BENEDICT ARNOLD, JOHN ANDRE, AND HIS THREE YEOMAN CAPTORS

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Author: ANDY TREES
Date: Fall 2000
From: Early American Literature(Vol. 35, Issue 3)
Publisher: University of North Carolina Press
Document Type: Article
Length: 12,236 words

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A Sentimental Journey or American Virtue Defined

Somehow or other, I cannot get Arnold out of my head. Major Samuel Shaw to Rev. Eliot, 1 October 1780 (Dawson 118)

In the early morning hours of 22 September 1780, Benedict Arnold closeted himself with British officer John Andre to plot the fall of West Point which was under Arnold's command and provided the crucial link between the northern and southern colonies. Andre was later caught with incriminating documents in the heel of his boot and hanged as a spy on October 2. Arnold learned of Andre's capture before the plot was completely understood, though. Spurring his horse down the banks of West Point, he escaped to a nearby British ship. Leaving an enraged citizenry behind, Arnold quickly became the most hated turncoat in American history.

All across the country, Americans vented their anger. In Philadelphia, the citizens burned Arnold in effigy a few days after Arnold's plot was discovered. Arrayed in regimental dress, the mock Arnold was drawn through the city in a cart. Arnold's head was given two faces, and he also had a mask, symbols of his duplicitous treachery. Behind the General stood the devil, who shook a purse of money in Arnold's left ear while holding a pitchfork with which to prod Arnold to hell. According to a local newspaper, "The procession was attended with a numerous concourse of people, who after expressing their abhorrence of the Treason and the Traitor, committed him to the flames, and left both the effigy and the original to sink into ashes and oblivion" (Pennsylvania Packet, 3 October 1780).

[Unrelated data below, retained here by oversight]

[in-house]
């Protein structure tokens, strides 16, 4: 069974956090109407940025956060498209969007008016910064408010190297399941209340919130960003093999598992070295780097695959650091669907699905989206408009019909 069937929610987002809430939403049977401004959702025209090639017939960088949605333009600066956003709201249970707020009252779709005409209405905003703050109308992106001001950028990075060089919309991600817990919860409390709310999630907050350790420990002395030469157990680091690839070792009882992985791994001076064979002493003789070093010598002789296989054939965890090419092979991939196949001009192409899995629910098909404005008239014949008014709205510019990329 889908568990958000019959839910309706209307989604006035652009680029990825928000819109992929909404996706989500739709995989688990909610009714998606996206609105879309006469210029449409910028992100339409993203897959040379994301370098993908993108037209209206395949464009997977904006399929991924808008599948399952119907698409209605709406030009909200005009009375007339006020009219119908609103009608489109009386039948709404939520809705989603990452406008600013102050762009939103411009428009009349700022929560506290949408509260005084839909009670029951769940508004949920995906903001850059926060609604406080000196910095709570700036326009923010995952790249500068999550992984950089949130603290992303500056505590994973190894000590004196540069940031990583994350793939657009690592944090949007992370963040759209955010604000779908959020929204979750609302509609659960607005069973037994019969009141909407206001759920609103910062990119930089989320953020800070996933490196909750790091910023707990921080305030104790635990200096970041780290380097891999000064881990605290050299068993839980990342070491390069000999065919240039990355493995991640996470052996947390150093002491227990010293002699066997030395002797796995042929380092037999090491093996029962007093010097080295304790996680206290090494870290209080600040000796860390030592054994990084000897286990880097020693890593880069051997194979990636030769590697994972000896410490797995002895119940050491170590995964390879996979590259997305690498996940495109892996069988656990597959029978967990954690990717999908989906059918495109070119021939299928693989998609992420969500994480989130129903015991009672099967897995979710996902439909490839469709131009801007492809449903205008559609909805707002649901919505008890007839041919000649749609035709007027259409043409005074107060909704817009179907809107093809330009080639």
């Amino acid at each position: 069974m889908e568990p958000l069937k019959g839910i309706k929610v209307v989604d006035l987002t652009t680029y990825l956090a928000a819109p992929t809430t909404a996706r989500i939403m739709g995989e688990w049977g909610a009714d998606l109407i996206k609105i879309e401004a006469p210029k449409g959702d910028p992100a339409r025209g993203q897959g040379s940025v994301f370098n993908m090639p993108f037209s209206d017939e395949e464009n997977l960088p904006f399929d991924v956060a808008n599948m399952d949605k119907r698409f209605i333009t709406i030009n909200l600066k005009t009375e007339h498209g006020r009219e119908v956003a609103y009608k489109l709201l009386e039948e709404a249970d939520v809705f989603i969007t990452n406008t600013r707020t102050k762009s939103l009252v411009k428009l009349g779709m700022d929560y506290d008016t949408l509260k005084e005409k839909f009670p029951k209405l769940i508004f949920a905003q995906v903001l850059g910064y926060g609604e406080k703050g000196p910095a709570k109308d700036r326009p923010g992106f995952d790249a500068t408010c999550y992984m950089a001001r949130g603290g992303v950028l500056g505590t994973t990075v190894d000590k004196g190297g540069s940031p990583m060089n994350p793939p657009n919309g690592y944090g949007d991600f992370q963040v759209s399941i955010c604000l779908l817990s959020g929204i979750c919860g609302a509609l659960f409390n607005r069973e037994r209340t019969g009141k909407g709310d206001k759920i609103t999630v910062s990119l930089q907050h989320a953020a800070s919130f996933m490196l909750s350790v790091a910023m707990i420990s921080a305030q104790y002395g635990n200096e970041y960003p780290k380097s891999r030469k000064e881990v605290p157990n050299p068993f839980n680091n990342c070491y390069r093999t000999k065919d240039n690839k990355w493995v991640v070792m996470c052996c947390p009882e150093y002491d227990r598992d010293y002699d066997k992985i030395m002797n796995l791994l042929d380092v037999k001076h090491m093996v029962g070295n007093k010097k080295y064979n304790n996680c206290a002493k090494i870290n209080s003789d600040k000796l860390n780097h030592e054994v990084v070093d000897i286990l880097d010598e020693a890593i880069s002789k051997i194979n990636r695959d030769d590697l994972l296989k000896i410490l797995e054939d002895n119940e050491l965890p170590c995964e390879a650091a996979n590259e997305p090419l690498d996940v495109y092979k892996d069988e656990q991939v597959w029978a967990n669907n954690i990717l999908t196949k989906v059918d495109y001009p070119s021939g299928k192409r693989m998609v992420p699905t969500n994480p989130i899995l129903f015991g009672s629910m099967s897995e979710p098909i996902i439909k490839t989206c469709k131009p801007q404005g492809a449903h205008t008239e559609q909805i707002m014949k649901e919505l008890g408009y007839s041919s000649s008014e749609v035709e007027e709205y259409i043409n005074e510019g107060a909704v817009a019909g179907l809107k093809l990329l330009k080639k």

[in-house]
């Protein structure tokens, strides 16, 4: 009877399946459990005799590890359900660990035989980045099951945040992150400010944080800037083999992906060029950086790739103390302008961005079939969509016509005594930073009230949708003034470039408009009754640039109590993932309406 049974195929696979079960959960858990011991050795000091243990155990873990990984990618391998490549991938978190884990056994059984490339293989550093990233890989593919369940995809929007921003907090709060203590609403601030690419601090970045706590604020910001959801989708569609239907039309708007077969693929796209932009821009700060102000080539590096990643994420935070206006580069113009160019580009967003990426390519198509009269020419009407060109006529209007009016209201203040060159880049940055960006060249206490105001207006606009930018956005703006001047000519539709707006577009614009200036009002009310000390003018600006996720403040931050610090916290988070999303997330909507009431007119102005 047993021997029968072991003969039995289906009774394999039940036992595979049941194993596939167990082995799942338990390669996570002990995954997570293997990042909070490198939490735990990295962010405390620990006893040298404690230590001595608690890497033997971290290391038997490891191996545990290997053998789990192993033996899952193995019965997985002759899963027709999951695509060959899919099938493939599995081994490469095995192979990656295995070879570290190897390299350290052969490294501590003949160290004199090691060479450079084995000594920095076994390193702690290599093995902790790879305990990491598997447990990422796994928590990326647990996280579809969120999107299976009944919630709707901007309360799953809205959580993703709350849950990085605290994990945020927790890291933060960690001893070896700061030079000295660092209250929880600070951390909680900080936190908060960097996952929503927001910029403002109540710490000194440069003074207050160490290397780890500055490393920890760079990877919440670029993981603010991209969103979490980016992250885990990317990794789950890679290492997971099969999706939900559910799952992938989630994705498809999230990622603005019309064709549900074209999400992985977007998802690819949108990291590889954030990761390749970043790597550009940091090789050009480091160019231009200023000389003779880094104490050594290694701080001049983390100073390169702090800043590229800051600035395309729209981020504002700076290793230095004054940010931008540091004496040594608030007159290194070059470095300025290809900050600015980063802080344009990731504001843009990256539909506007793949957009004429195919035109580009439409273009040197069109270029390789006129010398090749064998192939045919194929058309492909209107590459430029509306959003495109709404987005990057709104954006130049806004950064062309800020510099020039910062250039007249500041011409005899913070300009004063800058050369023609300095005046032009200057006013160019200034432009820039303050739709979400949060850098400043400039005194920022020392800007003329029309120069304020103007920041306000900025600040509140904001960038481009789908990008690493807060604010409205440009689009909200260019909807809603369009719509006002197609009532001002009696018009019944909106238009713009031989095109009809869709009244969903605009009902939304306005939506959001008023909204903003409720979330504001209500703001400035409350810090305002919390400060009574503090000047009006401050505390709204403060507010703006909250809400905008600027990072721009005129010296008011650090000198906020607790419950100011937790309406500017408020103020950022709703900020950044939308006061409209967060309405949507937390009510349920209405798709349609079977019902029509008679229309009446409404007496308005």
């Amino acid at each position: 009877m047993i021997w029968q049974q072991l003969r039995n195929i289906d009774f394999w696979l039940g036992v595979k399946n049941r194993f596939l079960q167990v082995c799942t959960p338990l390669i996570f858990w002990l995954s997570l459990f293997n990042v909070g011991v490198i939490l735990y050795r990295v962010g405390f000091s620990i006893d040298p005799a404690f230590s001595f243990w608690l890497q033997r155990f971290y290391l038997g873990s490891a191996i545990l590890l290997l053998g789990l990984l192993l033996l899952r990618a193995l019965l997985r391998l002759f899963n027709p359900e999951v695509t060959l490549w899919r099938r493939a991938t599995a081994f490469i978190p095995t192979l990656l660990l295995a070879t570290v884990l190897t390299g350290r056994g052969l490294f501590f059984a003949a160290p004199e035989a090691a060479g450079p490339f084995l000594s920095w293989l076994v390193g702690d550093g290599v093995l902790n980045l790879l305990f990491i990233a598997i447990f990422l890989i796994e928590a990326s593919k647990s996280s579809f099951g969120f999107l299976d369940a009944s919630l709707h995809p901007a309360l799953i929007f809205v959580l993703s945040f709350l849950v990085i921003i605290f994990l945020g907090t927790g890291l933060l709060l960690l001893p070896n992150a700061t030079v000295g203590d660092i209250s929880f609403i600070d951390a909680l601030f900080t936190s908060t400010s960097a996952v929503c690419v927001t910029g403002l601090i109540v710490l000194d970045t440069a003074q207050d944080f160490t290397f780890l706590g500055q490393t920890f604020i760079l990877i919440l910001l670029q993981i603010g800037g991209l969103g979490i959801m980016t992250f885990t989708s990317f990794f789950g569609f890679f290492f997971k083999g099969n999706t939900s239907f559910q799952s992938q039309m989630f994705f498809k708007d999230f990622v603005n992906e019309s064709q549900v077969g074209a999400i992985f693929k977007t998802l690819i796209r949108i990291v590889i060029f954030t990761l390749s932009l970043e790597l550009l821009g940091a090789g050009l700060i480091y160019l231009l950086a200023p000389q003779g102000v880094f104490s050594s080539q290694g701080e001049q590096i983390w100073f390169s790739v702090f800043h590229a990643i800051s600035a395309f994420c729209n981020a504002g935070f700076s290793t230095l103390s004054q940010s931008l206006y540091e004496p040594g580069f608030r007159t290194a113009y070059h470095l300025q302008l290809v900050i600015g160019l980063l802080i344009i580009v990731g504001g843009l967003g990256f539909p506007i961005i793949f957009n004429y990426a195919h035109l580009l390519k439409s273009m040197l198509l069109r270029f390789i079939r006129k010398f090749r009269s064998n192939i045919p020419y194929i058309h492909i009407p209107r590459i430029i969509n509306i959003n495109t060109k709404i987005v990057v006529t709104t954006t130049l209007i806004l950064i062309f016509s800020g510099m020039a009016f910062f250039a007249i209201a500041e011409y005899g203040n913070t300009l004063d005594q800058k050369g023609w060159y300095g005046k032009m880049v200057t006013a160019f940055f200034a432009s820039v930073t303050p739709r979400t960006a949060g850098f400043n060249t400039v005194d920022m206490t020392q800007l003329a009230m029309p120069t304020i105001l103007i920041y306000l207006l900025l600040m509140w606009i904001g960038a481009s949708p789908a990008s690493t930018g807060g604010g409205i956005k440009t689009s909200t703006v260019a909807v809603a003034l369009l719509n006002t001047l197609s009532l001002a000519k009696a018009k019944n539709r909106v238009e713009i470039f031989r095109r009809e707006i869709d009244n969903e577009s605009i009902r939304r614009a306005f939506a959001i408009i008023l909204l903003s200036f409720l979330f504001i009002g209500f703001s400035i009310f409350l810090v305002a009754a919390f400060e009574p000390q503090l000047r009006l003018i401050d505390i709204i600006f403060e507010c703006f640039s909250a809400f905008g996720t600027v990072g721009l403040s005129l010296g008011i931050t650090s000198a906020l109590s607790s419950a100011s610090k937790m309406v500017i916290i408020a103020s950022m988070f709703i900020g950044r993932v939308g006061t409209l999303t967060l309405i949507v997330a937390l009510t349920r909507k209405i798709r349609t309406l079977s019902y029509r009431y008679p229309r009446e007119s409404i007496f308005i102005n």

But the effigy itself contained signs that Arnold would not be so easily banished from memory. Arnold's treachery was symbolized both by a mask and by two faces. The very meaning evoked by the two together was contradictory. If a mask best symbolized Arnold's treachery, his true self was evil but was hidden from view by his false front. If Arnold had two faces, though, there was no true self to discover; rather, he was split, a mixture of good and evil.(1) As one writer noted, Arnold's actions could take on a radically different complexion depending on one's perspective, making him "the ornament or the disgrace, the pride, or the pestilence of mankind" (Pennsylvania Packet, 21 October 1780). The ambiguities contained within Arnold's representation point to larger tensions within American society. The Pennsylvania Packet ended its account as if Arnold and all that he represented had been destroyed, but the exploration of what Arnold stood for was only beginning. He was troubling to his fellow countrymen precisely because he was representative of tensions within the Revolution and flaws within themselves.(2) Some of Arnold's traits ran deep in revolutionary society, and his symbolic meaning became contested terrain precisely because defining his meaning was bound up with larger questions of American identity (Royster, "The Nature of Treason" 184).(3) Ultimately, the confusion about who Arnold really was and what his treason meant stemmed from a confusion...

Source Citation

Source Citation
TREES, ANDY. "BENEDICT ARNOLD, JOHN ANDRE, AND HIS THREE YEOMAN CAPTORS." Early American Literature, vol. 35, no. 3, 2000, p. 246. Accessed 31 Oct. 2020.
  

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